[See: Songo music_sentence_17

Charanga with a rumba "feel" Songo music_section_2

The rhythmic inventions in songo, share similarities with the contemporaneous inventions by folkloric rumba groups such as Los Muñequitos de Matanzas, and Los Papines from Havana. Songo music_sentence_18

Not only is songo percussion heavily influenced by rumba, but the syncopated quality of the singing and other melodic elements reflect more rumba influence than heard in earlier genres. Songo music_sentence_19

The guajeos (ostinato melodies) are often built upon offbeat patterns. Songo music_sentence_20

Many Latin musicians have described the songo as a very soulful type of music; for instance Juan Formell (leader of Los Van Van) says that "it is the synthesis of a personality, of a way of being and feeling the music, a sum of cultures and a way of making a musician into someone polyfacetic and original." Songo music_sentence_21

Cuban drummers often stress that songo is not a particular rhythm, but rather, a particular rhythmic approach. Songo music_sentence_22

However, these same drummers will usually demonstrate the basic stick part shown above. Songo music_sentence_23

See: Songo music_sentence_24

On Los Van Van v. 6 (1980) Juan Formell took the unusual step of adding trombones to his charanga format. Songo music_sentence_25

Orquesta Revé did the same during the time. Songo music_sentence_26

"Tú tranquilo" has four interlocking guajeos: two keyboards, violins, and trombones. Songo music_sentence_27

North American usage Songo music_section_3

As used in North America, the term songo refers generally to the rumba-influenced music of Cuban bands during the 1970s, and the conga and timbales parts shown above. Songo music_sentence_28

These bands were, for the most part, charanga-based (flute, string instruments, and rhythm section), although some bands added trombones. Songo music_sentence_29

The main exception was the horn-based supergroup Irakere, which blended jazz elements into the rhythmic mix. Songo music_sentence_30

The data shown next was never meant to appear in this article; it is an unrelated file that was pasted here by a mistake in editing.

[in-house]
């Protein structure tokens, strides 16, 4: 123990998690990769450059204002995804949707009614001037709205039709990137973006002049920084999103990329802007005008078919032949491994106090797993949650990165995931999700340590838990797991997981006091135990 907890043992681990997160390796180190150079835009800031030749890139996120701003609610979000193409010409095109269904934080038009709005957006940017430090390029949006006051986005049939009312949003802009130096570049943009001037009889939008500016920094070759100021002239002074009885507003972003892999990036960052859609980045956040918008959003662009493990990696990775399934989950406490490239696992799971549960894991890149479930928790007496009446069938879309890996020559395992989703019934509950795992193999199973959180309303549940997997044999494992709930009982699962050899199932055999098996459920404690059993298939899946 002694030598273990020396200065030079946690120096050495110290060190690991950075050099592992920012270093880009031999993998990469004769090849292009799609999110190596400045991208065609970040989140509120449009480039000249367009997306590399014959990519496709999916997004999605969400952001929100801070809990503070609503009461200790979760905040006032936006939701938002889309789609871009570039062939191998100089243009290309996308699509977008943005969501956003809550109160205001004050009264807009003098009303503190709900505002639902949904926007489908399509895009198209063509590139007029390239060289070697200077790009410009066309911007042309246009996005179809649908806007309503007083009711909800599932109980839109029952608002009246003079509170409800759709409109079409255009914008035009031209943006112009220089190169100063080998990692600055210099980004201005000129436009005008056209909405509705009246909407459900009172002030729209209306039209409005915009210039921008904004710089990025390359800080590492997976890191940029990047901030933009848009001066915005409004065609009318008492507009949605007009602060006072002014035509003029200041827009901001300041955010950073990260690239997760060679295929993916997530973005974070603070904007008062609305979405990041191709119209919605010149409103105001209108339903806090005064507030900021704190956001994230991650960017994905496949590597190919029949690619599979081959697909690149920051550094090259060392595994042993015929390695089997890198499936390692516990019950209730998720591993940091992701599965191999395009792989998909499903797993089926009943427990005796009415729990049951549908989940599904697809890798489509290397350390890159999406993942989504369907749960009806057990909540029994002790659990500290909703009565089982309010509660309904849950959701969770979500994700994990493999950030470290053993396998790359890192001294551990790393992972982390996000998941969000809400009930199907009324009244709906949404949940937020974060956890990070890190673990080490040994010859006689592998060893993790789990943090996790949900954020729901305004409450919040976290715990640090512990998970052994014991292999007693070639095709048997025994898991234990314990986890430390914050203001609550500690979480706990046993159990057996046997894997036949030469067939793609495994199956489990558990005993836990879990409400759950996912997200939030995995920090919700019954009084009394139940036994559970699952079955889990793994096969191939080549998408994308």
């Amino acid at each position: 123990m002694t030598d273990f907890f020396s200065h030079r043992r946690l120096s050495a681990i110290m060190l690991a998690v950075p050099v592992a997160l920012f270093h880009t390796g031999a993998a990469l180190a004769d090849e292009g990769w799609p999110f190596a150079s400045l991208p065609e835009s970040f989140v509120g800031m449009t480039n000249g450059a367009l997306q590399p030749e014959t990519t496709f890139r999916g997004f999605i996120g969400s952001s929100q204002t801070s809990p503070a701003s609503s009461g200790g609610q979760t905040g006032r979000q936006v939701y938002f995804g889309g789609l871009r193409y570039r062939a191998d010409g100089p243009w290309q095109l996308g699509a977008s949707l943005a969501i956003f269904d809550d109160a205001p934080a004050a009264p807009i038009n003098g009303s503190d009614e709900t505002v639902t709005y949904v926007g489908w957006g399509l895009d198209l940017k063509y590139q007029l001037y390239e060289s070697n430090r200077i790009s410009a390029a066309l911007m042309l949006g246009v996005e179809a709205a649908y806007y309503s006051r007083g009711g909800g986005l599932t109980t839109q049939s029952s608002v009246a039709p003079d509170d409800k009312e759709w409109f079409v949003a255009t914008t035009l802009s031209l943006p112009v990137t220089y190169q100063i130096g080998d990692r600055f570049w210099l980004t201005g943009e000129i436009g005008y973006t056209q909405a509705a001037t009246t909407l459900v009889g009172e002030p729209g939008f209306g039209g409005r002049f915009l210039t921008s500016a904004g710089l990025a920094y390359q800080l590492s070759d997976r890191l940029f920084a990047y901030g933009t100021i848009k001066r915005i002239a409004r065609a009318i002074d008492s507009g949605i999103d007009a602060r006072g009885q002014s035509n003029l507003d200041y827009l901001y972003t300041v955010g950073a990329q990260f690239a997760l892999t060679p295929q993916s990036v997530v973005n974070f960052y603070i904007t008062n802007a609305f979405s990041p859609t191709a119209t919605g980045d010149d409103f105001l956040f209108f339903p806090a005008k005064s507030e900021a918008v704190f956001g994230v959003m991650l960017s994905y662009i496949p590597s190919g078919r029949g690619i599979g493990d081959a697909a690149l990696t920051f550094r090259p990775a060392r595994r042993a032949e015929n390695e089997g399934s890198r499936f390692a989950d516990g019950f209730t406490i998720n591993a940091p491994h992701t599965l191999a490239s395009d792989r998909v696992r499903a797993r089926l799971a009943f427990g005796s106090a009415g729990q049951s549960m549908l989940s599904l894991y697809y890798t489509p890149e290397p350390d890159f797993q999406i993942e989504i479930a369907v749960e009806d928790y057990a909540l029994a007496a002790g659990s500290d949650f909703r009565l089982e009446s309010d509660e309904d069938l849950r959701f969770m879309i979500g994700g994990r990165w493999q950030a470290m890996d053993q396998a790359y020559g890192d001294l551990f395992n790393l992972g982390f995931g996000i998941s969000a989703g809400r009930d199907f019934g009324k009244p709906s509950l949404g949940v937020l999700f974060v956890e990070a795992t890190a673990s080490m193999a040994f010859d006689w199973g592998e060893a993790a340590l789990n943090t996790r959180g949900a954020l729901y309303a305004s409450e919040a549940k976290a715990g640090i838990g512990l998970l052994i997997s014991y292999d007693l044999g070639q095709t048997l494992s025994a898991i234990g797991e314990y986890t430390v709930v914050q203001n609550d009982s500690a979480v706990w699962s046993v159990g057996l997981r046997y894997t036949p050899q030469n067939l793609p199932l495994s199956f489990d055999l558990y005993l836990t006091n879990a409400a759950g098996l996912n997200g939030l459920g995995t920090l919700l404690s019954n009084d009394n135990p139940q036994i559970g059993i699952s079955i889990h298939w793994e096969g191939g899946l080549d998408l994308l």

The horn-based Puerto Rican bands Batacumbele and Zaperoko also refer to their style of music as songo. Songo music_sentence_31

[See Giovanni Hidalgo). Songo music_sentence_32

Jazz, funk, son and rumba all intersect in songo. Songo music_sentence_33

Funkifying the clave Songo music_section_4

When played on a drum kit, songo patterns are clave-based rumba-funk hybrids. Songo music_sentence_34

In the early 1980s, these patterns caught the attention of North American drummers who, as a result, were now able to appreciate the clave-based structure underlying funk. Songo music_sentence_35

North American drummers in turn adopted songo ideas into various jazz and funk inventions of their own. Songo music_sentence_36

The fluidly changing patterns of songo offer a more complex palate of rhythmic textures for jazz than the "angular" mambo rhythms typically used in Latin jazz. Songo music_sentence_37

The precursor of timba Songo music_section_5

The funky rhythms of present-day timba evolved from songo. Songo music_sentence_38

Most timba bands are horn-based rather than charanga-based. Songo music_sentence_39

It is also very popular in Spanish Christian Pentecostal churches. Songo music_sentence_40

Credits to the contents of this page go to the authors of the corresponding Wikipedia page: music.